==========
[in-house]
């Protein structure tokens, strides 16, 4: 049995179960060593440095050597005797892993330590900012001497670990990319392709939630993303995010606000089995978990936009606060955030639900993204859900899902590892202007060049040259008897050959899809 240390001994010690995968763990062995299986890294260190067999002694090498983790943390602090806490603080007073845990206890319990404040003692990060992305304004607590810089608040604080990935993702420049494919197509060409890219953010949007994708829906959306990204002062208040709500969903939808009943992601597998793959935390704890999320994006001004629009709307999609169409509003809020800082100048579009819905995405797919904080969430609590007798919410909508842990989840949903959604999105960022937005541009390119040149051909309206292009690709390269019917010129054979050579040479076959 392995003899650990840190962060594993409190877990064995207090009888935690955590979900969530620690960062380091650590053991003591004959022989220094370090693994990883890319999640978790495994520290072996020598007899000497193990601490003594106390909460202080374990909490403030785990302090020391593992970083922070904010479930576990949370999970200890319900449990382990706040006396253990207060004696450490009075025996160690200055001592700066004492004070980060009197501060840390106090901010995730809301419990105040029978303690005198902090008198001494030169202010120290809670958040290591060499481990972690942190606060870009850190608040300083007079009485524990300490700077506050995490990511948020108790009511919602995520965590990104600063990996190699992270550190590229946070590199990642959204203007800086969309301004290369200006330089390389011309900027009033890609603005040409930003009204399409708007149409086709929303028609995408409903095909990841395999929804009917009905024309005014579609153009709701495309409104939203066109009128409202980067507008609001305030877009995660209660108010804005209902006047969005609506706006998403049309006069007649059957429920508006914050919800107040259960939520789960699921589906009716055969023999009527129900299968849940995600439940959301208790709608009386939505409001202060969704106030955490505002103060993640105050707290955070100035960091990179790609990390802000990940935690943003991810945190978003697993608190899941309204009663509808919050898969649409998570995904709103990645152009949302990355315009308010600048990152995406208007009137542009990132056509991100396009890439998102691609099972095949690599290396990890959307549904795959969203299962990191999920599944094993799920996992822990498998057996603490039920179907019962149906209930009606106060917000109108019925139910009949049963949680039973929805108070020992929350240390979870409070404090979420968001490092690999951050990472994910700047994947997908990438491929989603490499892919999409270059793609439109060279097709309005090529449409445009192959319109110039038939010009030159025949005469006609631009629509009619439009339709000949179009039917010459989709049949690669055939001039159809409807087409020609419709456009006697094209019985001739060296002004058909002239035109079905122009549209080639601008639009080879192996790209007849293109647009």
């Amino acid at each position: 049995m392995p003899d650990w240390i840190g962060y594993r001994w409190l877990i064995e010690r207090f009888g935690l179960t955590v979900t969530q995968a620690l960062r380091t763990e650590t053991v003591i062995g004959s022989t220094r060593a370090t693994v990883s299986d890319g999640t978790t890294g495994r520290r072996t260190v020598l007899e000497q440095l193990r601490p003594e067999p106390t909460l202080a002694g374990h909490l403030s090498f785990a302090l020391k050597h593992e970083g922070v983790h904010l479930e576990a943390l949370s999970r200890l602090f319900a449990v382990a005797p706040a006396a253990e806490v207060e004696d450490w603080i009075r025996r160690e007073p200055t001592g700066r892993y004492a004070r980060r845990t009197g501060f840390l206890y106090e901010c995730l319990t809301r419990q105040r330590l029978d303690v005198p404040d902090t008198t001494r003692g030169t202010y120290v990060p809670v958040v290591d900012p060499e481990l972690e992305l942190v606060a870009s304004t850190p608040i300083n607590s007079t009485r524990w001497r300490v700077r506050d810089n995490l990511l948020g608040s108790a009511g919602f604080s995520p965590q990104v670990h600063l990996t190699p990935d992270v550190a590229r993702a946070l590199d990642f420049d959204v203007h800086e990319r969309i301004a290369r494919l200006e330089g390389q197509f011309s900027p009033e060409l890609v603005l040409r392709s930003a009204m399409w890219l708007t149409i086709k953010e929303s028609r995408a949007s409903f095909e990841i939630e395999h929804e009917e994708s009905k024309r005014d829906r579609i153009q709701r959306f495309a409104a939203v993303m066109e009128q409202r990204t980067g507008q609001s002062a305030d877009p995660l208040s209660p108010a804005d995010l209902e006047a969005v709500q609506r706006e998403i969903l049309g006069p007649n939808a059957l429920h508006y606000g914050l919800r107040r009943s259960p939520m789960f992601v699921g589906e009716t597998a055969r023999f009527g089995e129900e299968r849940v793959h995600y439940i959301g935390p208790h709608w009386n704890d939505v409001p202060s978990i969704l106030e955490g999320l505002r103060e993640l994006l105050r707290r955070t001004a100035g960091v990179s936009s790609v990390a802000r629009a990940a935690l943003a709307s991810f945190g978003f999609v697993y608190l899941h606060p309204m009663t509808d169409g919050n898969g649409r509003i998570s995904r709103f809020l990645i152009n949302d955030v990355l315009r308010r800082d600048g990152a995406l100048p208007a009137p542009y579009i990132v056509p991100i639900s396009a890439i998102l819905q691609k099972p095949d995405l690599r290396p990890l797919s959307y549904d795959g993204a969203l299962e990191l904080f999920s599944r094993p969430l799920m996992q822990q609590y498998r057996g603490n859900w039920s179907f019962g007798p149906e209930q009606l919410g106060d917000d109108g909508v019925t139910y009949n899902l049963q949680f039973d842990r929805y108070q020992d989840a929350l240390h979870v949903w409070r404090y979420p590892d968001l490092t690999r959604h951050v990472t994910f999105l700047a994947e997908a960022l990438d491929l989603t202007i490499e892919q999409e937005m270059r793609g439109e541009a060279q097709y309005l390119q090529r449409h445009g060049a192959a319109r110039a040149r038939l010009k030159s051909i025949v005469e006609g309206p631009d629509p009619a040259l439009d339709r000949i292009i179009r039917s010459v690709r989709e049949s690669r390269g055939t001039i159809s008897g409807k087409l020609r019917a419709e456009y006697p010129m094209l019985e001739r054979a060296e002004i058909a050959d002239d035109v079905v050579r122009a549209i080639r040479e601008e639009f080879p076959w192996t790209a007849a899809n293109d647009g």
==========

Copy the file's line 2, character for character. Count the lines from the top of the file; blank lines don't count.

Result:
């Protein structure tokens, strides 16, 4: 049995179960060593440095050597005797892993330590900012001497670990990319392709939630993303995010606000089995978990936009606060955030639900993204859900899902590892202007060049040259008897050959899809 240390001994010690995968763990062995299986890294260190067999002694090498983790943390602090806490603080007073845990206890319990404040003692990060992305304004607590810089608040604080990935993702420049494919197509060409890219953010949007994708829906959306990204002062208040709500969903939808009943992601597998793959935390704890999320994006001004629009709307999609169409509003809020800082100048579009819905995405797919904080969430609590007798919410909508842990989840949903959604999105960022937005541009390119040149051909309206292009690709390269019917010129054979050579040479076959 392995003899650990840190962060594993409190877990064995207090009888935690955590979900969530620690960062380091650590053991003591004959022989220094370090693994990883890319999640978790495994520290072996020598007899000497193990601490003594106390909460202080374990909490403030785990302090020391593992970083922070904010479930576990949370999970200890319900449990382990706040006396253990207060004696450490009075025996160690200055001592700066004492004070980060009197501060840390106090901010995730809301419990105040029978303690005198902090008198001494030169202010120290809670958040290591060499481990972690942190606060870009850190608040300083007079009485524990300490700077506050995490990511948020108790009511919602995520965590990104600063990996190699992270550190590229946070590199990642959204203007800086969309301004290369200006330089390389011309900027009033890609603005040409930003009204399409708007149409086709929303028609995408409903095909990841395999929804009917009905024309005014579609153009709701495309409104939203066109009128409202980067507008609001305030877009995660209660108010804005209902006047969005609506706006998403049309006069007649059957429920508006914050919800107040259960939520789960699921589906009716055969023999009527129900299968849940995600439940959301208790709608009386939505409001202060969704106030955490505002103060993640105050707290955070100035960091990179790609990390802000990940935690943003991810945190978003697993608190899941309204009663509808919050898969649409998570995904709103990645152009949302990355315009308010600048990152995406208007009137542009990132056509991100396009890439998102691609099972095949690599290396990890959307549904795959969203299962990191999920599944094993799920996992822990498998057996603490039920179907019962149906209930009606106060917000109108019925139910009949049963949680039973929805108070020992929350240390979870409070404090979420968001490092690999951050990472994910700047994947997908990438491929989603490499892919999409270059793609439109060279097709309005090529449409445009192959319109110039038939010009030159025949005469006609631009629509009619439009339709000949179009039917010459989709049949690669055939001039159809409807087409020609419709456009006697094209019985001739060296002004058909002239035109079905122009549209080639601008639009080879192996790209007849293109647009």